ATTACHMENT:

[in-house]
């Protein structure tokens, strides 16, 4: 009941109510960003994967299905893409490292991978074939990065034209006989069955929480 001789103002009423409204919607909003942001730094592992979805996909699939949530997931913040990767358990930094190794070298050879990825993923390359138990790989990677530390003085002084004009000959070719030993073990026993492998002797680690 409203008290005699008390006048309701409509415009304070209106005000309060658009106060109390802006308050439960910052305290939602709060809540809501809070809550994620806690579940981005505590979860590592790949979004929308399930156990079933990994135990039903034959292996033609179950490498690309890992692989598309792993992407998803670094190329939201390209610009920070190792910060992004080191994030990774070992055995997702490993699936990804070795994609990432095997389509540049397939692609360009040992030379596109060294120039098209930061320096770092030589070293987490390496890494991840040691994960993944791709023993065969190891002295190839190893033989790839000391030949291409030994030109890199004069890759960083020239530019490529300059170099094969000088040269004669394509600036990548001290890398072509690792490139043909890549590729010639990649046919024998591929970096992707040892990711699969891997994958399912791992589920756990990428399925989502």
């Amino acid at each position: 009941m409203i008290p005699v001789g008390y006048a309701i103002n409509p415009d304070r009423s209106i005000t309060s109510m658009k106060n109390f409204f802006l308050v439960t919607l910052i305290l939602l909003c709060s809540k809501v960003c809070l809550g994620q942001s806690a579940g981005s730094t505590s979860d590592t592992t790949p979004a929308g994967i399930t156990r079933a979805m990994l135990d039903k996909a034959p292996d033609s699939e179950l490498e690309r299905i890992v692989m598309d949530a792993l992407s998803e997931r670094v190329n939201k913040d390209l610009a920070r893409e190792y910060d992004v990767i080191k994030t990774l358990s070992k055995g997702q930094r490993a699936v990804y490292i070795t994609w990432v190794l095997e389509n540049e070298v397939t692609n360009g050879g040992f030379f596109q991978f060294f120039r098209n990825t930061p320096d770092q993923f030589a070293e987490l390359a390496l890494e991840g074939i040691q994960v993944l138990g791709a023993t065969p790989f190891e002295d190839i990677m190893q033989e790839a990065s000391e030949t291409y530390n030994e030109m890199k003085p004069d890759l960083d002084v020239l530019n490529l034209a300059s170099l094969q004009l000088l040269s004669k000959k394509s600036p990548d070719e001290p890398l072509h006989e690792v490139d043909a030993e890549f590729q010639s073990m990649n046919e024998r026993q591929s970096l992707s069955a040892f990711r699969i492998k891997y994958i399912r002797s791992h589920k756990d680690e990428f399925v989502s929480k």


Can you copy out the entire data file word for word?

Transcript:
[in-house]
């Protein structure tokens, strides 16, 4: 009941109510960003994967299905893409490292991978074939990065034209006989069955929480 001789103002009423409204919607909003942001730094592992979805996909699939949530997931913040990767358990930094190794070298050879990825993923390359138990790989990677530390003085002084004009000959070719030993073990026993492998002797680690 409203008290005699008390006048309701409509415009304070209106005000309060658009106060109390802006308050439960910052305290939602709060809540809501809070809550994620806690579940981005505590979860590592790949979004929308399930156990079933990994135990039903034959292996033609179950490498690309890992692989598309792993992407998803670094190329939201390209610009920070190792910060992004080191994030990774070992055995997702490993699936990804070795994609990432095997389509540049397939692609360009040992030379596109060294120039098209930061320096770092030589070293987490390496890494991840040691994960993944791709023993065969190891002295190839190893033989790839000391030949291409030994030109890199004069890759960083020239530019490529300059170099094969000088040269004669394509600036990548001290890398072509690792490139043909890549590729010639990649046919024998591929970096992707040892990711699969891997994958399912791992589920756990990428399925989502």
């Amino acid at each position: 009941m409203i008290p005699v001789g008390y006048a309701i103002n409509p415009d304070r009423s209106i005000t309060s109510m658009k106060n109390f409204f802006l308050v439960t919607l910052i305290l939602l909003c709060s809540k809501v960003c809070l809550g994620q942001s806690a579940g981005s730094t505590s979860d590592t592992t790949p979004a929308g994967i399930t156990r079933a979805m990994l135990d039903k996909a034959p292996d033609s699939e179950l490498e690309r299905i890992v692989m598309d949530a792993l992407s998803e997931r670094v190329n939201k913040d390209l610009a920070r893409e190792y910060d992004v990767i080191k994030t990774l358990s070992k055995g997702q930094r490993a699936v990804y490292i070795t994609w990432v190794l095997e389509n540049e070298v397939t692609n360009g050879g040992f030379f596109q991978f060294f120039r098209n990825t930061p320096d770092q993923f030589a070293e987490l390359a390496l890494e991840g074939i040691q994960v993944l138990g791709a023993t065969p790989f190891e002295d190839i990677m190893q033989e790839a990065s000391e030949t291409y530390n030994e030109m890199k003085p004069d890759l960083d002084v020239l530019n490529l034209a300059s170099l094969q004009l000088l040269s004669k000959k394509s600036p990548d070719e001290p890398l072509h006989e690792v490139d043909a030993e890549f590729q010639s073990m990649n046919e024998r026993q591929s970096l992707s069955a040892f990711r699969i492998k891997y994958i399912r002797s791992h589920k756990d680690e990428f399925v989502s929480k």